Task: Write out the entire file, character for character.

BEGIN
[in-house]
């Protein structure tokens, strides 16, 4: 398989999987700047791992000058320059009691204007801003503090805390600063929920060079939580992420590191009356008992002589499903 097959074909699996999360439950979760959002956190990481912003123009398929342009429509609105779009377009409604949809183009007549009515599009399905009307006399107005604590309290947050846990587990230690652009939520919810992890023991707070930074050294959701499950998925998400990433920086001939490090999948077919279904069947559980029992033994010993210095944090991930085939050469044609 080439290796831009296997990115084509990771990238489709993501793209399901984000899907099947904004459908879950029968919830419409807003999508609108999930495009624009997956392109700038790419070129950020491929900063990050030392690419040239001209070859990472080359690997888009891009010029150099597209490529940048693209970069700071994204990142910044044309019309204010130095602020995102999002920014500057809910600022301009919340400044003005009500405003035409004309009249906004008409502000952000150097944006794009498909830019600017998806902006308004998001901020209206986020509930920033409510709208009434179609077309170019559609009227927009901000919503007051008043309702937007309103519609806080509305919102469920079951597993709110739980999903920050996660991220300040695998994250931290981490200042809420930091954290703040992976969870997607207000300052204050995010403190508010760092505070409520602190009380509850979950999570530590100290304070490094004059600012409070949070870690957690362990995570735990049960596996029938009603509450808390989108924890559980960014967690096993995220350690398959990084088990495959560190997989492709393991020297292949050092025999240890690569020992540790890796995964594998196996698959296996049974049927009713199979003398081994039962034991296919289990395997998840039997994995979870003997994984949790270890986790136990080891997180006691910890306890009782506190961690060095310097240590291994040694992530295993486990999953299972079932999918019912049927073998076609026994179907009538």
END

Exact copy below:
[in-house]
């Protein structure tokens, strides 16, 4: 398989999987700047791992000058320059009691204007801003503090805390600063929920060079939580992420590191009356008992002589499903 097959074909699996999360439950979760959002956190990481912003123009398929342009429509609105779009377009409604949809183009007549009515599009399905009307006399107005604590309290947050846990587990230690652009939520919810992890023991707070930074050294959701499950998925998400990433920086001939490090999948077919279904069947559980029992033994010993210095944090991930085939050469044609 080439290796831009296997990115084509990771990238489709993501793209399901984000899907099947904004459908879950029968919830419409807003999508609108999930495009624009997956392109700038790419070129950020491929900063990050030392690419040239001209070859990472080359690997888009891009010029150099597209490529940048693209970069700071994204990142910044044309019309204010130095602020995102999002920014500057809910600022301009919340400044003005009500405003035409004309009249906004008409502000952000150097944006794009498909830019600017998806902006308004998001901020209206986020509930920033409510709208009434179609077309170019559609009227927009901000919503007051008043309702937007309103519609806080509305919102469920079951597993709110739980999903920050996660991220300040695998994250931290981490200042809420930091954290703040992976969870997607207000300052204050995010403190508010760092505070409520602190009380509850979950999570530590100290304070490094004059600012409070949070870690957690362990995570735990049960596996029938009603509450808390989108924890559980960014967690096993995220350690398959990084088990495959560190997989492709393991020297292949050092025999240890690569020992540790890796995964594998196996698959296996049974049927009713199979003398081994039962034991296919289990395997998840039997994995979870003997994984949790270890986790136990080891997180006691910890306890009782506190961690060095310097240590291994040694992530295993486990999953299972079932999918019912049927073998076609026994179907009538």